House on Mango Street Theme

981 WordsOct 30, 20124 Pages
The House on Mango Street by Sandra Cisneros is about Esperanza Cordero, a girl living in Chicago struggling to identify who she is. Through the experiences Esperanza encounters, she feels neglected living in a culture where women are considered inferior to men. Observing different figures around her, Esperanza begins to question her own identity, and starts to grab her own power, and eventually decides to be independent. Through metaphors, epiphanies and symbolism, Cisneros conveys that repression and stereotypes with a person ultimately compels them to desire and search for self identity through experiences, and emotions Through the use of symbolism, Cisneros is able to portray how Esperanza is feeling restricted to a certain destiny as…show more content…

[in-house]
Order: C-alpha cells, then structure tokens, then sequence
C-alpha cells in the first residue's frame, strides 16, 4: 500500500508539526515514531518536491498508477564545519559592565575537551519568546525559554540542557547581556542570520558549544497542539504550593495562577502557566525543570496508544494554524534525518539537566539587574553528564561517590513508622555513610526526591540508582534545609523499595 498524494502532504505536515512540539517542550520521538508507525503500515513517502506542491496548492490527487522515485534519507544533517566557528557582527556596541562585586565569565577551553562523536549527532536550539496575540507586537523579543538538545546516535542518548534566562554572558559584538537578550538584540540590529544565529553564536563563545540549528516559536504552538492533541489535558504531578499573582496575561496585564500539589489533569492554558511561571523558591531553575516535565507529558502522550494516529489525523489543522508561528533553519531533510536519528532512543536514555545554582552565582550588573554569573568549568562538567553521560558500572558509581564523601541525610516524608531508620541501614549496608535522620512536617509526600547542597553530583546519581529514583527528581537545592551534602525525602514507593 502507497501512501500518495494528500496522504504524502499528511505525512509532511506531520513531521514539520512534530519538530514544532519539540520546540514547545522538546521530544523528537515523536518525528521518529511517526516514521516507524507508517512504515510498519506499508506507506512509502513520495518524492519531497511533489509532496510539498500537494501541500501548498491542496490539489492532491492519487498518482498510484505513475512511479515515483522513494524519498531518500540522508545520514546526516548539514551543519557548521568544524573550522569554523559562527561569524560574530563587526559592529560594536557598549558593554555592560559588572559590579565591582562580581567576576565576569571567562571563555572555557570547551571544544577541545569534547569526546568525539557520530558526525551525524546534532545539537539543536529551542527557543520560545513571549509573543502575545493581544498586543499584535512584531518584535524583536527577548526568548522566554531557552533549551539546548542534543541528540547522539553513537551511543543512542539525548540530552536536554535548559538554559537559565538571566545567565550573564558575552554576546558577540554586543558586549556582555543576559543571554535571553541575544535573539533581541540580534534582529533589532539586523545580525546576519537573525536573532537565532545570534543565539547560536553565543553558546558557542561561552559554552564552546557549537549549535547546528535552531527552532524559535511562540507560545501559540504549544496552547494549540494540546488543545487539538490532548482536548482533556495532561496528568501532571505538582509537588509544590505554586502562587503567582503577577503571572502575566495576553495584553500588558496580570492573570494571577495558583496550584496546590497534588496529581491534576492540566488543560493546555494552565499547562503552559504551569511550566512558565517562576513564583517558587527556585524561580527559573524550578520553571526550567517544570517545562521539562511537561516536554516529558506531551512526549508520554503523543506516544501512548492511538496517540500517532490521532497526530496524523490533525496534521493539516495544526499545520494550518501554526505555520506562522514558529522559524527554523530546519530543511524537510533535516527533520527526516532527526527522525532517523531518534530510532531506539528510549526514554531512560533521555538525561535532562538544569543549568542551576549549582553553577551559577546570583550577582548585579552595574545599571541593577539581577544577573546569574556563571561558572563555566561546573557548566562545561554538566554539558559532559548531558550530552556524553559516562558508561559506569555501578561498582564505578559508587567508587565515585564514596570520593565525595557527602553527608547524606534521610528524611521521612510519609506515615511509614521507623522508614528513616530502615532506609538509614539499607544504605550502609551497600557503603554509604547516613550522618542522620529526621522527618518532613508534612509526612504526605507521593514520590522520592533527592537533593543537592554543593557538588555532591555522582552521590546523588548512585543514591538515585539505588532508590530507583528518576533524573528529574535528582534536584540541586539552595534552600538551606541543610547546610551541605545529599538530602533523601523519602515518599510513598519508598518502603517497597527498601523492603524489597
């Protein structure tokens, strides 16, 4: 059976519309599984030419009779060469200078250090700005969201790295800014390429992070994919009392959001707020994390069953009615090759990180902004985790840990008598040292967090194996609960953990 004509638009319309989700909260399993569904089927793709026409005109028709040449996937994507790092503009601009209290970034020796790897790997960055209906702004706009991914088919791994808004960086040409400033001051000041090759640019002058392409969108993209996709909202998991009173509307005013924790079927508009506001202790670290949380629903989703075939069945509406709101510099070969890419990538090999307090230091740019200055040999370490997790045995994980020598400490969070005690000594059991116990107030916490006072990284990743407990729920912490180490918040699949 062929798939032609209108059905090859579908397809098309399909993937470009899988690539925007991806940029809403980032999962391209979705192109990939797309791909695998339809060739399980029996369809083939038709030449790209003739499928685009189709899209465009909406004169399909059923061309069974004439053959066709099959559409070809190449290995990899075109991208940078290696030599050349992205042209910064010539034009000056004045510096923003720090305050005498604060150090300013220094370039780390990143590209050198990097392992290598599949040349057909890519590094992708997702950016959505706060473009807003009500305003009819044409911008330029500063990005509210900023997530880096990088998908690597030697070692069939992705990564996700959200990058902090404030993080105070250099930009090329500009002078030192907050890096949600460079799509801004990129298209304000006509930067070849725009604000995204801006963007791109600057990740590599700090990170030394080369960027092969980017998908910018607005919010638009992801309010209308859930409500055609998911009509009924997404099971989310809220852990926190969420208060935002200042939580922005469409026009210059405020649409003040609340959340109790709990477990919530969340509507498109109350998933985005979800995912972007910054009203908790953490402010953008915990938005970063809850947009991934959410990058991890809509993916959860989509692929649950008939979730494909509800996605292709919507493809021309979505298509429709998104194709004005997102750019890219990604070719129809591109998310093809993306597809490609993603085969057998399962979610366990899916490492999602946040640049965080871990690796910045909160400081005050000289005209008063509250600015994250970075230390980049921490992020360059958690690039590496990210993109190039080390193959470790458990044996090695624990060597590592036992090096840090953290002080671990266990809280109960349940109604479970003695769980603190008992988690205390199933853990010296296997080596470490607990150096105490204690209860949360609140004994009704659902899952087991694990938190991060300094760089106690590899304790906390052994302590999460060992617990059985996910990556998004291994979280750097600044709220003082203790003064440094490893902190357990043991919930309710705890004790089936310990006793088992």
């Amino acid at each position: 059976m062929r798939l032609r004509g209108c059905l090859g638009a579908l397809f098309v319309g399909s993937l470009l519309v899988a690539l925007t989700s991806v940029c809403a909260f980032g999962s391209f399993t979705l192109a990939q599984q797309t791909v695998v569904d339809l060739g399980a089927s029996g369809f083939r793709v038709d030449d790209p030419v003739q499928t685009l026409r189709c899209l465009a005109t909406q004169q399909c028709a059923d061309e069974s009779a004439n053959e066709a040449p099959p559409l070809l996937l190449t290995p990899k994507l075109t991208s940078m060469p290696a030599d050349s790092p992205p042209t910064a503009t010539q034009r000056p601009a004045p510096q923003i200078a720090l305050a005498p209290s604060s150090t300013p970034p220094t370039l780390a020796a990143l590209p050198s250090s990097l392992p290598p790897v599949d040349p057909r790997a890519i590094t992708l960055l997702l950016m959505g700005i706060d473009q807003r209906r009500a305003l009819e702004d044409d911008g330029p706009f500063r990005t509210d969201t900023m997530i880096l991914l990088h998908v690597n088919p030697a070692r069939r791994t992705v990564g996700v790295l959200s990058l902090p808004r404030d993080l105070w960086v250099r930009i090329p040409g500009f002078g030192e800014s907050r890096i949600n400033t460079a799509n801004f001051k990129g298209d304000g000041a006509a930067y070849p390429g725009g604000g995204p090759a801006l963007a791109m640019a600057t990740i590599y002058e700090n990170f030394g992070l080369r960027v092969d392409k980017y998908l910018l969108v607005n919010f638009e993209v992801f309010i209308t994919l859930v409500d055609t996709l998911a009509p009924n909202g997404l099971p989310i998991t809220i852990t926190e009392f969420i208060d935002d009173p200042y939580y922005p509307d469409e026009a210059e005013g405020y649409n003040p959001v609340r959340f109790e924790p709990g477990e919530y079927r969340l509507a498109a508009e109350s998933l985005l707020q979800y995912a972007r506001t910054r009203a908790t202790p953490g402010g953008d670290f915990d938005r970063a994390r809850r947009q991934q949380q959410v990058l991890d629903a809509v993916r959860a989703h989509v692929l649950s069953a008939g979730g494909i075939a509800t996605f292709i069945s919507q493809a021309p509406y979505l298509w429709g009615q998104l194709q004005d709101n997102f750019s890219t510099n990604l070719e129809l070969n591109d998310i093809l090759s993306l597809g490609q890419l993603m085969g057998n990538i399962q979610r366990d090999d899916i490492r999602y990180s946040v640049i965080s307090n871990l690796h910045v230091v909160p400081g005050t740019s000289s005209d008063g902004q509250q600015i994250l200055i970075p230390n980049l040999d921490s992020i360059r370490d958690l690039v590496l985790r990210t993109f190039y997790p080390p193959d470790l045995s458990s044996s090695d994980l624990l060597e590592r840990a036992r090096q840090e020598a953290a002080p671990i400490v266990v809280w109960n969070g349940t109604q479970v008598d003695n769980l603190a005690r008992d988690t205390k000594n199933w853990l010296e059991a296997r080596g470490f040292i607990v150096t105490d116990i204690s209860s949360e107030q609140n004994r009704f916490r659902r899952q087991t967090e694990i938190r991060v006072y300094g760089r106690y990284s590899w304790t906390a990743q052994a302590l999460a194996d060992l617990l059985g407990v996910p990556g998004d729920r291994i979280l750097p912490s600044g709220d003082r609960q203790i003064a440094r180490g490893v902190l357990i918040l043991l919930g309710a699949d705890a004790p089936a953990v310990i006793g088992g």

The epiphanies of writing do not have any constraints and limitations, assisting her in her search for self identity. Cisneros also uses metaphors to clearly describe the feelings of characters who feels repressed and yearns to search for their personal identity. For instance, Esperanza feels restrained from who she really is in the vignette Boys and Girls, as states, “I am a red balloon, a balloon tied to an anchor,” (9). Due to her gender, Esperanza feels neglected and held down; her brothers don’t associate with her outside the house, and how Esperanza has the need to take care of Nenny. Esperanza considers herself as a red balloon, symbolizing happiness, bright, and easily noticed. However Esperanza is feeling constrained as she also adds that she is “a balloon tied to an anchor,” (9) holding her down, and not letting Esperanza have any freedom. Furthermore, Esperanza’s desire to discover self identity emerges as she states her name is “A muddy color… Mexican records… Songs like sobbing,” (10). Esperanza does not like her name and thinks of it as many bad and unattractive things. Since her name will stick with her for the rest of her life, she feels trapped inside the limitations of her name and wishes to change it to something else, showing her desire for identity. Thus, with the help of metaphors, Cisneros is able to effectively bring the character’s emotions to life and use this to point out how
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